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Discussion Starter #1
Not sure when exactly did this started happening, but I noticed my car would stick at 1500RPM (sometimes 1800RPM - 2000RPM) after coming to a complete stop and thrown into neutral. After being stuck for a few seconds, it'll slowly drop back to the usual level.

Checked floormats and pedals already, not stuck at all.

Only recent happenings are installing my GMPP intake, replaced cat and water pump under warranty, and battery went flat and jumpstarted after I came back from vacation. Could the jumpstart of the battery messed up a sensor or something, or the cat failed again?
 

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Sticking throttle actuator or pedal sender?
 

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Discussion Starter #3
Well not sure yet. I'm booked in to the dealer for coming Fiday, just thinking if there's anything else I can check. I'm actually thinking if I should even take out my intake... dealers love to blame this and that.
 

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That's normal for mine - it's an emissions thing.
 

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Discussion Starter #7
No CEL, but I'll scan it tonight anyways.
 

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Discussion Starter #8
One more finding... It only happens after the car is fully warmed, above 91 degrees Celsius.
 

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Discussion Starter #9
Partially fixed. My intake was loose after the MAF, so part of it was disconnected. I've reseated it now, and seems to have cured it, except that now it still does it a tad bit about 1000RPM but it drops revs much more normal now. Probably because of the loose intake it was running lean for a bit, the computer needs to relearn?

I hope I didn't do any damage... gonna get an oil change ASAP to get whatever crap it sucked in this period out (due for one anyways).
 

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Stuck at 2000RPM? doesn't sound right...
If I take it out of gear while moving, or as soon as stopped, it hangs above idle a few seconds. The computer holds the throttle open a bit while the car is moving, to minimize emissions when you take your foot off the pedal. It takes a second or two for it to drop all the way to closed-throttle idle.
Leaking air around the MAF will confuse the computer, though, making it hold the throttle open more, because it doesn't know about the extra air flow. Now you've corrected that problem, it will hunt for the new setting a while.
 

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Discussion Starter #11
Makes sense. I'll continue to monitor it for a few days. Thanks!
 

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Discussion Starter #12
Update... still does 2K, but only on rare occasions where I am stuck in traffic. What worries me is that it actually rev itself up to that much.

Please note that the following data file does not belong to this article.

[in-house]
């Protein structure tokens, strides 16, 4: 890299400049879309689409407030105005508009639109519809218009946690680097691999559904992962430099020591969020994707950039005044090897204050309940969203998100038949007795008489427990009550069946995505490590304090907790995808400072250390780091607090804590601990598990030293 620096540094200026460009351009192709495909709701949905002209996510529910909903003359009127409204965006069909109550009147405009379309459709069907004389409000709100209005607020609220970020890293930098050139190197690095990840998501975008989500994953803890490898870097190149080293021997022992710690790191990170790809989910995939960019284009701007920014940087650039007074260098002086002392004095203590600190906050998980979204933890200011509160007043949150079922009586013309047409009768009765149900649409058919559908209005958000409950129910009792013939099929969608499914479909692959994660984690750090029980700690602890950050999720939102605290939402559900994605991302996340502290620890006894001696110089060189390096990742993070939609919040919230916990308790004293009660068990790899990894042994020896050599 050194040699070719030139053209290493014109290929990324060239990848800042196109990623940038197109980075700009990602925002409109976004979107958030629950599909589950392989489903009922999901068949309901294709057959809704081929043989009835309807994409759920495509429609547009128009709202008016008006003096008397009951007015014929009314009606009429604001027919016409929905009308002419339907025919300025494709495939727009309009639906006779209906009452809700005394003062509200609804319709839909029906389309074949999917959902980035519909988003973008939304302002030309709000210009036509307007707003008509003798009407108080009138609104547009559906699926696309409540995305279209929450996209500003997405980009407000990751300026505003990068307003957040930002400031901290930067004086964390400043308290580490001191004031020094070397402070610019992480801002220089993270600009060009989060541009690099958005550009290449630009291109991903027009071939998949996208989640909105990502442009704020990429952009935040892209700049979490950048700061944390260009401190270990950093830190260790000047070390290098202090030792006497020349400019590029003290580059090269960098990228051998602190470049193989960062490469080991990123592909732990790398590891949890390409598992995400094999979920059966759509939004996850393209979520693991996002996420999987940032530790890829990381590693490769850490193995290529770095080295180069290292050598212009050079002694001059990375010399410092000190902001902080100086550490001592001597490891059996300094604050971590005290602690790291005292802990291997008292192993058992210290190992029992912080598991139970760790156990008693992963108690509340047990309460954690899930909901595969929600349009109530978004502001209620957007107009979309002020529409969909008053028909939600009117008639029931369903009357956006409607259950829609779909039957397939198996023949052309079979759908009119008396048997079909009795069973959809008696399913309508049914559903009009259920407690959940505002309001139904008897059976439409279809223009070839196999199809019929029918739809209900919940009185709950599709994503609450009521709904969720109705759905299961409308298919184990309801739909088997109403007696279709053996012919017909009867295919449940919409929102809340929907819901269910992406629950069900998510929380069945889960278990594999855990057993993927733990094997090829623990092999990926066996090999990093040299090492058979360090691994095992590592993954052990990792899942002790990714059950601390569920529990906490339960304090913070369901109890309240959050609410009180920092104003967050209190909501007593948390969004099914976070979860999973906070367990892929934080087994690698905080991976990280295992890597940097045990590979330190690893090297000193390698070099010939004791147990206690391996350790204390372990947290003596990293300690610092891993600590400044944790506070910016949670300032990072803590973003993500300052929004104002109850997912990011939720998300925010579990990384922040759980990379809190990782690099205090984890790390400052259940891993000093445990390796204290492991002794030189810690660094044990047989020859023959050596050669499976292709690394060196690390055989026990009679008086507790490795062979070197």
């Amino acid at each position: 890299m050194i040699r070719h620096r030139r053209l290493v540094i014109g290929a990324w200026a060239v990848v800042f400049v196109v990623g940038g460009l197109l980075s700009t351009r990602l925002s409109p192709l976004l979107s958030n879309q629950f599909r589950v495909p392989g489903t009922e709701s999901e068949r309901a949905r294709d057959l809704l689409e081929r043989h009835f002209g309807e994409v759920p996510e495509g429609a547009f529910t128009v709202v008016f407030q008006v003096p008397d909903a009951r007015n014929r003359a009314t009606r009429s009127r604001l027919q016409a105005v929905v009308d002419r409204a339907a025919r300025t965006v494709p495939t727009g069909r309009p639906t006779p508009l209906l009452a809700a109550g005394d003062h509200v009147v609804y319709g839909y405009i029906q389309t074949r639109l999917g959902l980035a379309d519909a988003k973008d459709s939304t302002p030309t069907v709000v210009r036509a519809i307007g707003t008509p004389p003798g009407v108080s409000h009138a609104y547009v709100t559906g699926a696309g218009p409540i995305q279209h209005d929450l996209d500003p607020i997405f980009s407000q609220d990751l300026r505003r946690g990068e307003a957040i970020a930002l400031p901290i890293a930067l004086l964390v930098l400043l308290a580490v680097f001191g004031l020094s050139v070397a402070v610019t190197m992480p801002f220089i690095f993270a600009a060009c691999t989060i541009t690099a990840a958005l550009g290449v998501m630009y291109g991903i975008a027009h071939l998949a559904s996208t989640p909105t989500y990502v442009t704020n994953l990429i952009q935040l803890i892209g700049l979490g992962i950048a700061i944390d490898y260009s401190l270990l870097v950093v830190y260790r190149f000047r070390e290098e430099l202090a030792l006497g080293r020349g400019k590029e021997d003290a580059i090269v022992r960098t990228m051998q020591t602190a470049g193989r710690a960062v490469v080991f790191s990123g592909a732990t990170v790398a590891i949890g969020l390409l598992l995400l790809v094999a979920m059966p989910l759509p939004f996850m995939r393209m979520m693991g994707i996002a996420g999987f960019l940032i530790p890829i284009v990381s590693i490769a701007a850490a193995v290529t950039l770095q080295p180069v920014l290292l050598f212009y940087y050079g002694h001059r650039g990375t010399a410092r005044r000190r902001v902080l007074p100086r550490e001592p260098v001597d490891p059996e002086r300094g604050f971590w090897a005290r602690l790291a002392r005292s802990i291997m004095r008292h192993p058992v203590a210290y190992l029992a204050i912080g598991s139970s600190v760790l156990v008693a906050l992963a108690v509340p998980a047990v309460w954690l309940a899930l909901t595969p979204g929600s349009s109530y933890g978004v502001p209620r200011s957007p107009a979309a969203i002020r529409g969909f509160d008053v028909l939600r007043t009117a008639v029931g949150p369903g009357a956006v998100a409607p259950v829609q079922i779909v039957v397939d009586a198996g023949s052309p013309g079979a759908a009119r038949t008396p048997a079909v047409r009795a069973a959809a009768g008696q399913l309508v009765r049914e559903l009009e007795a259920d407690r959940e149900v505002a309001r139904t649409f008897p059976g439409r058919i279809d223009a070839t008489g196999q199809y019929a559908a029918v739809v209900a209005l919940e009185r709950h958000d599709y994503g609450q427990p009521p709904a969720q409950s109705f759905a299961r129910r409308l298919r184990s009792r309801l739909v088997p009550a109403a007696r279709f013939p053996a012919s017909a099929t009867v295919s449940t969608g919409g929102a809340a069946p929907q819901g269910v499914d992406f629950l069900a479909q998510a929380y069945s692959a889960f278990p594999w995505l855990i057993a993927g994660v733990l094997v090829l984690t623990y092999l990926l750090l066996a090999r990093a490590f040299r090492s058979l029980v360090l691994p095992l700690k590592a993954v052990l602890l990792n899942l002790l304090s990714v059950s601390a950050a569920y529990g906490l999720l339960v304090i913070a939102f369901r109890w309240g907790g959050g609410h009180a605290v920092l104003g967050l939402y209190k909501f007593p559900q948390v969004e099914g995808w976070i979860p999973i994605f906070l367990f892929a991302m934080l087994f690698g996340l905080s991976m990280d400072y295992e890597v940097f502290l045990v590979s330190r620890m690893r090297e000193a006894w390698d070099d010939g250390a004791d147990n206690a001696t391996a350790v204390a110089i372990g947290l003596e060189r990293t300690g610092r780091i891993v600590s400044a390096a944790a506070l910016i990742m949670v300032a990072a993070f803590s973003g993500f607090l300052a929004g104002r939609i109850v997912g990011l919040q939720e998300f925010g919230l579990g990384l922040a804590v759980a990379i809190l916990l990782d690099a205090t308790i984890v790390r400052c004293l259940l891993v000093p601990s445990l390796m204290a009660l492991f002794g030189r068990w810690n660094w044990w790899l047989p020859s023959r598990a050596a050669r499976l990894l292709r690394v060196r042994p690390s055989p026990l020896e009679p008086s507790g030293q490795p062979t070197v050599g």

I wonder if the battery jump really did mess up the PCM and I should do a battery disconnect.
 

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Discussion Starter #13
Just tried scanning, no codes. Couldn't try a battery pull, socket won't reach the neg terminal. :willy:

Gonna give it another try for another week to see if the blipping goes away.
 

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Update... still does 2K, but only on rare occasions where I am stuck in traffic. What worries me is that it actually rev itself up to that much.

I wonder if the battery jump really did mess up the PCM and I should do a battery disconnect.
One area to look at is the throttle shaft, one end has the actuator and bushing, the other end has a sealed bearing with a small end cap like a freeze plug. Any resistance in the bearing can cause the throttle from closing fully when the throttle pedal is released, thus causing a slow drop in RPM after the throttle pedal is released just enough where the ECM cannot detect a code from the throttle actuator.

Remove the throttle assy from the intake manifold. Slowly open the throttle blade and release it watching it close, see how far the blade closes should close completely without any resistance, if there is any slight resistance in the throttle blade from closing all the way there is a good possibility that the bearing is dried out of grease and possibly corroded from moisture.
You can drill a small 1/8 in. hole in the plug and add some type of lubricant to the bearing and seal it with a dab of silicone.

I had the same situation before and in time has progressively worsened to the point my car went into limp mode.
I dismantled the Old assembly for investigation and found that the bearing was 50% corroded out.

Hope this helps.
 

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Discussion Starter #16
Argh... it came back again, but only once. Went home, turned car off and back on and it went away.

I somewhat doubt it's something mechanical like the throttle shaft, otherwise it won't improve just by reattaching the intake like that and turning car off, doesn't seem to make sense.

I think I might try going back to stock and see what happens first.
 
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